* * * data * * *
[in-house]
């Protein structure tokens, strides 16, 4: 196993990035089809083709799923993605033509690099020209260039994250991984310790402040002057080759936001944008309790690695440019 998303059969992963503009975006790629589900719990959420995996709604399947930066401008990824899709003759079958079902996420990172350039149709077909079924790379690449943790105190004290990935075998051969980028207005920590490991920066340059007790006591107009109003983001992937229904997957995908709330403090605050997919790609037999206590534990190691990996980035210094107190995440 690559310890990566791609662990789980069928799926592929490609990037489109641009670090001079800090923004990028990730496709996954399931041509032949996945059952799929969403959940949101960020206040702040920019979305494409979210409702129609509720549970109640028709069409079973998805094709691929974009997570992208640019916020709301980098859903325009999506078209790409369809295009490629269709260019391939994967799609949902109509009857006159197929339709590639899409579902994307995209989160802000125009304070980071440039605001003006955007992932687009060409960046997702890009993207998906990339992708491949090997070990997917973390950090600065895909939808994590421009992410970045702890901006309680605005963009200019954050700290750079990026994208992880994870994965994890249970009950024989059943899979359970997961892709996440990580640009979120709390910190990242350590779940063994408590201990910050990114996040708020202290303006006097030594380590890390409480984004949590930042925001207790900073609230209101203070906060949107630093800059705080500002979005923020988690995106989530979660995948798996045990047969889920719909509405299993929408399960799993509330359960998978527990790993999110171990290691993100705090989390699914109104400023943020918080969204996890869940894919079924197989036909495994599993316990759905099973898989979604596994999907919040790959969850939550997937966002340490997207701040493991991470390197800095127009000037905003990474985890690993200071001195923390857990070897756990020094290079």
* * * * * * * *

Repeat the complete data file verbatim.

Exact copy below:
[in-house]
């Protein structure tokens, strides 16, 4: 196993990035089809083709799923993605033509690099020209260039994250991984310790402040002057080759936001944008309790690695440019 998303059969992963503009975006790629589900719990959420995996709604399947930066401008990824899709003759079958079902996420990172350039149709077909079924790379690449943790105190004290990935075998051969980028207005920590490991920066340059007790006591107009109003983001992937229904997957995908709330403090605050997919790609037999206590534990190691990996980035210094107190995440 690559310890990566791609662990789980069928799926592929490609990037489109641009670090001079800090923004990028990730496709996954399931041509032949996945059952799929969403959940949101960020206040702040920019979305494409979210409702129609509720549970109640028709069409079973998805094709691929974009997570992208640019916020709301980098859903325009999506078209790409369809295009490629269709260019391939994967799609949902109509009857006159197929339709590639899409579902994307995209989160802000125009304070980071440039605001003006955007992932687009060409960046997702890009993207998906990339992708491949090997070990997917973390950090600065895909939808994590421009992410970045702890901006309680605005963009200019954050700290750079990026994208992880994870994965994890249970009950024989059943899979359970997961892709996440990580640009979120709390910190990242350590779940063994408590201990910050990114996040708020202290303006006097030594380590890390409480984004949590930042925001207790900073609230209101203070906060949107630093800059705080500002979005923020988690995106989530979660995948798996045990047969889920719909509405299993929408399960799993509330359960998978527990790993999110171990290691993100705090989390699914109104400023943020918080969204996890869940894919079924197989036909495994599993316990759905099973898989979604596994999907919040790959969850939550997937966002340490997207701040493991991470390197800095127009000037905003990474985890690993200071001195923390857990070897756990020094290079």